Nagoya State of Play, Day 14

mitakeumi-tochiozan-finish

The yusho race

Congratulations to Sekiwake Mitakeumi on his well-deserved first yusho! This performance should surely earn a special prize (or two) as well. If we count his 9 wins as Komusubi at Natsu, he now has 22 over two basho, with a chance at a 23rd when he faces Yutakayama on senshuraku. This is a strong start to an Ozeki run, and I’m going to say that 11 wins at Aki will secure Mitakeumi sumo’s second-highest rank.

The two big surprises of the basho, Yutakayama and Asanoyama, have clinched at least a share of the jun-yusho, and only Hokutofuji has a chance of joining them (from M16, no less!) should he win and they both lose. I’m guessing the Yama Twins are in line for special prizes as well. In yet another bit of curious scheduling, they don’t face each other (and neither do the two Sekiwake).

The San’yaku promotion race

Ichinojo’s close victory over Goeido today means that he will not drop out of San’yaku. The only thing at stake when he faces fading Endo tomorrow is whether he switches spots with Tamawashi. So only one slot will open up. By defeating Ikioi, Takakeisho has placed himself in the driver’s seat, and can take his second spin at Komusubi with a victory tomorrow over Asanoyama. If he falters, Ikioi can pass him with a victory. Whether a 12-3 M9 Yutakayama would jump over a 9-6 M3 Takakeisho is doubtful. Everyone else is out of the running.

Demotions to and promotions from Juryo

The lists of demotion and promotion candidates narrowed considerably after today’s action. In particular, all the marginal promotion candidates in Juryo lost, leaving only the certain to advance Takanoiwa, Takanosho and Kotoyuki and the likely to advance Aminishiki. This of course means that at least 3 and at most 4 top-division rikishi will be demoted.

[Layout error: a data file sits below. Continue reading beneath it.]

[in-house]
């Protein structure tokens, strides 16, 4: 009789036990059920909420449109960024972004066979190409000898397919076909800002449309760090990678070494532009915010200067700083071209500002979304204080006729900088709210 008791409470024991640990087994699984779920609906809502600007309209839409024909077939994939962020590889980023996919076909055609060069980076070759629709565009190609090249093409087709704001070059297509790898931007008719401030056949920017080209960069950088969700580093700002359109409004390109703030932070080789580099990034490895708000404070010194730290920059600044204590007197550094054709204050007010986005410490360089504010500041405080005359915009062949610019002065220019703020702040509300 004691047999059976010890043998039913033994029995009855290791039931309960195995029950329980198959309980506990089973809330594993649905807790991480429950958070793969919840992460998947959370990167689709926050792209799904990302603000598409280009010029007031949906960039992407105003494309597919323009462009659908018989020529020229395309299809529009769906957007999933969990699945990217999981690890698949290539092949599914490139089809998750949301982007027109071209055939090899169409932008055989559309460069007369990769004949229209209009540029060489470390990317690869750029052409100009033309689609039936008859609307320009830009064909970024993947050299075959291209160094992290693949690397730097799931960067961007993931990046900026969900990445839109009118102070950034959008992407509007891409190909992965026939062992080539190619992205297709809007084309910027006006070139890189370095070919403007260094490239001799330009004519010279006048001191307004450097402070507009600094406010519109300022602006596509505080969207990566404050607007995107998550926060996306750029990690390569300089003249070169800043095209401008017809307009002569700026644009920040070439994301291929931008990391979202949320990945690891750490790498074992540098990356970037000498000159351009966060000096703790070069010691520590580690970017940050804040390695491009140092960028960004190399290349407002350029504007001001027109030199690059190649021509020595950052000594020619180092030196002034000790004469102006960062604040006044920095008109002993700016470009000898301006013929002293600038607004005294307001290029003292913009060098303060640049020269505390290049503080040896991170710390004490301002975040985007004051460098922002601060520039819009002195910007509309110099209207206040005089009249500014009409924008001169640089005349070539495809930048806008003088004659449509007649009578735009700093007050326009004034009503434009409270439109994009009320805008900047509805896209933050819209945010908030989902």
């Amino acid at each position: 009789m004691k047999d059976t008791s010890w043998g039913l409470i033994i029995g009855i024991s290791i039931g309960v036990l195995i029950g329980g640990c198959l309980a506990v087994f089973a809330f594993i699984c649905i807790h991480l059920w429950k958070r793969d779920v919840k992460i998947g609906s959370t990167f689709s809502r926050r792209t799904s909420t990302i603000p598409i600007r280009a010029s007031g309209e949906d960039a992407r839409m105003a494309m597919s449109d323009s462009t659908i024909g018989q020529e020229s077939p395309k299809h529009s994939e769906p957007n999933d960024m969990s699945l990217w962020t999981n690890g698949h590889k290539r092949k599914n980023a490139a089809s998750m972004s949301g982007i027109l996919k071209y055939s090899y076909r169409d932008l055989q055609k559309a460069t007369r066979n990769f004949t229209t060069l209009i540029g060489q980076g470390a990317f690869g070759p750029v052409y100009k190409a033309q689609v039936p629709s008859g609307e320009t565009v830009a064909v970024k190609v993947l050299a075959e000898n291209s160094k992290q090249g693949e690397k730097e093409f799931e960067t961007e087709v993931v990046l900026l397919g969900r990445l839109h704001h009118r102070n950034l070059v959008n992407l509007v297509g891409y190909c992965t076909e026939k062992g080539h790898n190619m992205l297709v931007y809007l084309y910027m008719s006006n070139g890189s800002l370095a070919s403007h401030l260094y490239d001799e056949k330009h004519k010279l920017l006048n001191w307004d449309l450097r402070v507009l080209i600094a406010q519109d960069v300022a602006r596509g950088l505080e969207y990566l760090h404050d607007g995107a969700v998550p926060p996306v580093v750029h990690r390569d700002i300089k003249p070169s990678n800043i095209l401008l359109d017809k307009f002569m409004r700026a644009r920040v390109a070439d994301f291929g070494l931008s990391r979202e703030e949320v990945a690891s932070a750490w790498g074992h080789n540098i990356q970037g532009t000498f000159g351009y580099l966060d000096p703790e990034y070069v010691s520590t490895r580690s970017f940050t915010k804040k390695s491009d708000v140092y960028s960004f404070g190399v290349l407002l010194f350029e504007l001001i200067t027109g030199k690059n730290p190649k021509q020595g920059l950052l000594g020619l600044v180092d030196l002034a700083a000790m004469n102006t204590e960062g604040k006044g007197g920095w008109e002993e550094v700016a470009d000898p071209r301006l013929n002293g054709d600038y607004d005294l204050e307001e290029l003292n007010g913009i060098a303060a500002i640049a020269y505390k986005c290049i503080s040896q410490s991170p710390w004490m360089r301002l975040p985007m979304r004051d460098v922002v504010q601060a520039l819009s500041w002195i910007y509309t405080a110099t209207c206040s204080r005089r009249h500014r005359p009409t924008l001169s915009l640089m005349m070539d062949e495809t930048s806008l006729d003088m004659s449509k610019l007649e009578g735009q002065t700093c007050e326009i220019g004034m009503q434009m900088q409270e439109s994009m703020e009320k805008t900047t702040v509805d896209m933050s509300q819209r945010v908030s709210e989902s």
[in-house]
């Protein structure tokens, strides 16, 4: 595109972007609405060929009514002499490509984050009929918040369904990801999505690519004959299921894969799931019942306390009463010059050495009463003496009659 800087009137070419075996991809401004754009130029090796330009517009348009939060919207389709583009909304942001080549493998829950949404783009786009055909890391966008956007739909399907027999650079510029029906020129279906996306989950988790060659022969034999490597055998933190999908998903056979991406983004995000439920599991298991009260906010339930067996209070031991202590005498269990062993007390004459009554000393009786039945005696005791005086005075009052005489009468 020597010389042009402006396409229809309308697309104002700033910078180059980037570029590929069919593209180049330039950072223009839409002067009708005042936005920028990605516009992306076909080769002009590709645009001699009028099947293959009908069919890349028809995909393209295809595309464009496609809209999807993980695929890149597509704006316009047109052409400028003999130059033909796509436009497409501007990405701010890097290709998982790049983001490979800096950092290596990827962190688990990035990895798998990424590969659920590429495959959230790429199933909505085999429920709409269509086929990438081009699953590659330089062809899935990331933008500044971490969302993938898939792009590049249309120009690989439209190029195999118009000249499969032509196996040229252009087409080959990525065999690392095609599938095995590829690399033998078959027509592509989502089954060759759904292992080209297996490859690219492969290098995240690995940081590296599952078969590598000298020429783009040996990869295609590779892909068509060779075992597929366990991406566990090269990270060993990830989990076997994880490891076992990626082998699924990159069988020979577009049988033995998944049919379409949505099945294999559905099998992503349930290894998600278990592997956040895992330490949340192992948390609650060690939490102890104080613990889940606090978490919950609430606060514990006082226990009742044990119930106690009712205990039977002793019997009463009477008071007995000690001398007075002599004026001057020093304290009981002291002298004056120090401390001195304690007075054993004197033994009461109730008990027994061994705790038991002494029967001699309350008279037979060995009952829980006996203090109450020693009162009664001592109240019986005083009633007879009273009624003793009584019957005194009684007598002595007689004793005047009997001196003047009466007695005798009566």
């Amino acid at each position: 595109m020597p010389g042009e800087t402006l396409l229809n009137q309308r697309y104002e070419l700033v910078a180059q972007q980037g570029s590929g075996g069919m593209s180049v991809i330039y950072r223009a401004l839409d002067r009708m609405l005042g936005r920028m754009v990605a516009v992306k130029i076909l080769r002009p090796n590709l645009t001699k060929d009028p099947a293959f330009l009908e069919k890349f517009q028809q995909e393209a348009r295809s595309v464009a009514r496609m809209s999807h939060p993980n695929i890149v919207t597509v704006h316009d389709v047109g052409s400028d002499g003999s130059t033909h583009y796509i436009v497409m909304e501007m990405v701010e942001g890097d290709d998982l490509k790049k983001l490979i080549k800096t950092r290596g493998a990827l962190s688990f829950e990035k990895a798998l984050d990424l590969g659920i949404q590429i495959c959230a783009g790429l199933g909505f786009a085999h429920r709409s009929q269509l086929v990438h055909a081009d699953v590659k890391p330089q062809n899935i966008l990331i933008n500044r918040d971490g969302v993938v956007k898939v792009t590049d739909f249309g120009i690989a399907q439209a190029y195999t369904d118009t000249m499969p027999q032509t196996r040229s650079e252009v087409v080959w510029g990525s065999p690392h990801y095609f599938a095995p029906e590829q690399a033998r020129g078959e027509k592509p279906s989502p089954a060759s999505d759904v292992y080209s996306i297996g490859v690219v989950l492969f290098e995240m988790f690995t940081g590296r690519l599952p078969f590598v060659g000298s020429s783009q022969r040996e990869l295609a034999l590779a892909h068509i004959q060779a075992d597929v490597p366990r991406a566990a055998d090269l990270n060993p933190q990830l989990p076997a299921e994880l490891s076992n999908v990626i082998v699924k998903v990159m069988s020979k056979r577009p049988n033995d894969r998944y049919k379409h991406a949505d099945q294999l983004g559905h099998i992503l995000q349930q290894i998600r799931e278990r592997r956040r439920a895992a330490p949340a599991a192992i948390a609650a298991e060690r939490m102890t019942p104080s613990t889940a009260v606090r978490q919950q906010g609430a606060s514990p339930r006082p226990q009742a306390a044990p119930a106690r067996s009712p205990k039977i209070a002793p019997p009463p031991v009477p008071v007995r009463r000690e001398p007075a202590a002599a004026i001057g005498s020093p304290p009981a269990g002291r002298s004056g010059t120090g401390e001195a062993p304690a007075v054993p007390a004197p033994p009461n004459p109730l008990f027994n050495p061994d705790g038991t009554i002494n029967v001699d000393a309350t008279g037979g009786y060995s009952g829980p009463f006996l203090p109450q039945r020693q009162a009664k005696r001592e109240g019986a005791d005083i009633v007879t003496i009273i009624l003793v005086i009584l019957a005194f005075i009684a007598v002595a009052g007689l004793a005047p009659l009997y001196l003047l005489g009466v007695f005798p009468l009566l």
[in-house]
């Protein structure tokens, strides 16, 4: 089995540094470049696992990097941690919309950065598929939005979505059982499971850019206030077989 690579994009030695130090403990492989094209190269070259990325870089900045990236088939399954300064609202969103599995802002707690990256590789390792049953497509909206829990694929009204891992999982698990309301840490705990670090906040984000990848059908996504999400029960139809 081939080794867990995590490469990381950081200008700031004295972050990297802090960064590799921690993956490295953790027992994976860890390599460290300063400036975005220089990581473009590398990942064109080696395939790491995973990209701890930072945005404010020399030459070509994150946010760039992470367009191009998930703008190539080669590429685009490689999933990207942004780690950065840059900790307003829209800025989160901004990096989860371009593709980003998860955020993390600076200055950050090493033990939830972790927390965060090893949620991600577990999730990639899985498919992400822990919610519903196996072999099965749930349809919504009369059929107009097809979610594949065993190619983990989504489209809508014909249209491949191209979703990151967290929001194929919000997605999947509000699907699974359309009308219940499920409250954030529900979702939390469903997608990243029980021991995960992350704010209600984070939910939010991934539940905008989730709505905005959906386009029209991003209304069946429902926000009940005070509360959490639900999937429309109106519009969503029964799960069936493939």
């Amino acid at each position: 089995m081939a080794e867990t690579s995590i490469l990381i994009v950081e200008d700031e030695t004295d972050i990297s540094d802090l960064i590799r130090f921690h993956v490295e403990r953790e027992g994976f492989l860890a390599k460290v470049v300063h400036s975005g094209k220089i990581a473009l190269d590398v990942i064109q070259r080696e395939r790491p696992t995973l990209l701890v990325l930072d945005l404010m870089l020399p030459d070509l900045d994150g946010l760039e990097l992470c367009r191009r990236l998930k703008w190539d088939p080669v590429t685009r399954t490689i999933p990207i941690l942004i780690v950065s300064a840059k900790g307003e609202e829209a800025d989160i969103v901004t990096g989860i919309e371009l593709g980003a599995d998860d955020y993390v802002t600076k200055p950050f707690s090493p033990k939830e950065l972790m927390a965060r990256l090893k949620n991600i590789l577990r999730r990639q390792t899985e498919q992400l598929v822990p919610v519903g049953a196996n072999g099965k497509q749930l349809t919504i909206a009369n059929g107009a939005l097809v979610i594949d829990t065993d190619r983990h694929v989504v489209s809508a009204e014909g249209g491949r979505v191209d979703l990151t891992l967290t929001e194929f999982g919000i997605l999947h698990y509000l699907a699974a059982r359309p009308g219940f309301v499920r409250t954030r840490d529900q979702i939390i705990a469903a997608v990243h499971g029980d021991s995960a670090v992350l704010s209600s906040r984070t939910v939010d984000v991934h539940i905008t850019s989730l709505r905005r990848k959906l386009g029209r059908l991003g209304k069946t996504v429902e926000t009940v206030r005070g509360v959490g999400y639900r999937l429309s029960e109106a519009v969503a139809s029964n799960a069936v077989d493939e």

The two men going down to Juryo for sure are Meisei and Kotoeko. The only other three in danger of demotion, in order of how likely they are to take the trip down, are Arawashi, Ishiura and Yoshikaze. Aminishiki advances with a win or with a loss by Ishiura or Yoshikaze. Yoshikaze can hang on to a top-division slot by his fingernails by earning his second win of the basho against Shohozan, or by having Arawashi and Ishiura both lose. Other scenarios will be sorted out based on tomorrow’s results by this quartet.

21 thoughts on “Nagoya State of Play, Day 14

    • I think he would miss out with a loss and victories by both Yoshikaze and Ishiura. Any other scenario should ensure promotion.

  1. So we don’t get a sekiwake v sekiwake match in this tournament. I get the logic, as if Mitakeumi had lost today the showdown with Yutakayama on Sunday would have been a “brawl for it all”.

    With Ichinojo now facing the eminently beatable Endo instead of the Raging Bullfrog Mitakeumi, the one who loses out in all this is Tamawashi who may well find that the vacant slot he expected to fill has become occupied.

    Very much looking forward to the makuuchi debut of Takanosho and the return of Takanoiwa.

    • I thought they waited for day 14 results before scheduling day 15, which would make it even odder…

      • They don’t wait for the Day 14 results. They just don’t announce them until halftime in Makuuchi, which is why it may seem to an asleep American that they seem to come out after the bouts take place on Day 14. In the really old days this was the way they were always announced every day. Now they’re published earlier except for senshuraku. I don’t know why.

  2. SILLY QUESTION TIME. (This is quasi-appropriate since we suddenly have a sekiwake winning a yusho). Suppose you were told that the September basho was going to be won by a rank-and-filer. Who would you guess that wrestler would be? Kind in mind, it’s not the maegashira you’d like to see win, but, rather, who do think is most likely to climb out of the ranks and do the impossible.

    • Hmm, you’d want to look for someone who is skilled, healthy, and ranked far below their talent level, so that they can face weak opposition and fly below the radar. I think Yutakayama will be high up in the joi, where he took a bad beating last time around, and Asanoyama and Onosho will also be ranked fairly high, so if I had to pick, I’d go with Hokutofuji. Tochiozan wouldn’t be a crazy pick, if he continues to turn back the clock.